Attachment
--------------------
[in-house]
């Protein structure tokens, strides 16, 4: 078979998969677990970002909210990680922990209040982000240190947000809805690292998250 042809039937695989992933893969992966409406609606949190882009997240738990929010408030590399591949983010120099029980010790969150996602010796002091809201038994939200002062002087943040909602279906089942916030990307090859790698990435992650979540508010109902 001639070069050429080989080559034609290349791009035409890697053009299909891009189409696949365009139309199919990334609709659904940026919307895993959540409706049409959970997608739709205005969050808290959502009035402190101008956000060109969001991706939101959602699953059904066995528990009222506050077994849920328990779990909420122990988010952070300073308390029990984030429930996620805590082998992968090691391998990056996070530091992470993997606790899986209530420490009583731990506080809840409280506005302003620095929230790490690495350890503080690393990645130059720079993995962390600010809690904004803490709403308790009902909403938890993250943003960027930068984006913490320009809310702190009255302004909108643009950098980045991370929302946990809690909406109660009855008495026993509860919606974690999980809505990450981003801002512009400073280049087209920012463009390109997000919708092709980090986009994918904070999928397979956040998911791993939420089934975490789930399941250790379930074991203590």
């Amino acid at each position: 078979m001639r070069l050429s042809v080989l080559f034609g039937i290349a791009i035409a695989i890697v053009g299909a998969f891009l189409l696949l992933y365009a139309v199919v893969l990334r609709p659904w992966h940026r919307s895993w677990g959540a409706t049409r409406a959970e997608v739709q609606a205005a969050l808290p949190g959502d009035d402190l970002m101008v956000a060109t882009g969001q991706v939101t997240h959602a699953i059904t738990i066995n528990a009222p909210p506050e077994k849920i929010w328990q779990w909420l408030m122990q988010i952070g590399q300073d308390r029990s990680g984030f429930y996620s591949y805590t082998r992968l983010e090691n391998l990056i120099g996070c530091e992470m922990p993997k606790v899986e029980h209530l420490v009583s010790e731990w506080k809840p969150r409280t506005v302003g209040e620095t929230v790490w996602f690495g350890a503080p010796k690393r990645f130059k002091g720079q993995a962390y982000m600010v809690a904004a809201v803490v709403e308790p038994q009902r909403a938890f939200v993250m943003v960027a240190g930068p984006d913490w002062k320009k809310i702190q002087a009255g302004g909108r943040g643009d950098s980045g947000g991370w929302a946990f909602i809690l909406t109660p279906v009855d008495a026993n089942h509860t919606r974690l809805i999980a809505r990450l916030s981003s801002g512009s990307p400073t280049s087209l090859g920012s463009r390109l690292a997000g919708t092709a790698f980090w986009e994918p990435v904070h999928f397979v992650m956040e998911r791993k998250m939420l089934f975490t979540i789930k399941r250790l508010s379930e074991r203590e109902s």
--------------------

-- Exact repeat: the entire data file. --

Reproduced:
[in-house]
């Protein structure tokens, strides 16, 4: 078979998969677990970002909210990680922990209040982000240190947000809805690292998250 042809039937695989992933893969992966409406609606949190882009997240738990929010408030590399591949983010120099029980010790969150996602010796002091809201038994939200002062002087943040909602279906089942916030990307090859790698990435992650979540508010109902 001639070069050429080989080559034609290349791009035409890697053009299909891009189409696949365009139309199919990334609709659904940026919307895993959540409706049409959970997608739709205005969050808290959502009035402190101008956000060109969001991706939101959602699953059904066995528990009222506050077994849920328990779990909420122990988010952070300073308390029990984030429930996620805590082998992968090691391998990056996070530091992470993997606790899986209530420490009583731990506080809840409280506005302003620095929230790490690495350890503080690393990645130059720079993995962390600010809690904004803490709403308790009902909403938890993250943003960027930068984006913490320009809310702190009255302004909108643009950098980045991370929302946990809690909406109660009855008495026993509860919606974690999980809505990450981003801002512009400073280049087209920012463009390109997000919708092709980090986009994918904070999928397979956040998911791993939420089934975490789930399941250790379930074991203590």
């Amino acid at each position: 078979m001639r070069l050429s042809v080989l080559f034609g039937i290349a791009i035409a695989i890697v053009g299909a998969f891009l189409l696949l992933y365009a139309v199919v893969l990334r609709p659904w992966h940026r919307s895993w677990g959540a409706t049409r409406a959970e997608v739709q609606a205005a969050l808290p949190g959502d009035d402190l970002m101008v956000a060109t882009g969001q991706v939101t997240h959602a699953i059904t738990i066995n528990a009222p909210p506050e077994k849920i929010w328990q779990w909420l408030m122990q988010i952070g590399q300073d308390r029990s990680g984030f429930y996620s591949y805590t082998r992968l983010e090691n391998l990056i120099g996070c530091e992470m922990p993997k606790v899986e029980h209530l420490v009583s010790e731990w506080k809840p969150r409280t506005v302003g209040e620095t929230v790490w996602f690495g350890a503080p010796k690393r990645f130059k002091g720079q993995a962390y982000m600010v809690a904004a809201v803490v709403e308790p038994q009902r909403a938890f939200v993250m943003v960027a240190g930068p984006d913490w002062k320009k809310i702190q002087a009255g302004g909108r943040g643009d950098s980045g947000g991370w929302a946990f909602i809690l909406t109660p279906v009855d008495a026993n089942h509860t919606r974690l809805i999980a809505r990450l916030s981003s801002g512009s990307p400073t280049s087209l090859g920012s463009r390109l690292a997000g919708t092709a790698f980090w986009e994918p990435v904070h999928f397979v992650m956040e998911r791993k998250m939420l089934f975490t979540i789930k399941r250790l508010s379930e074991r203590e109902s």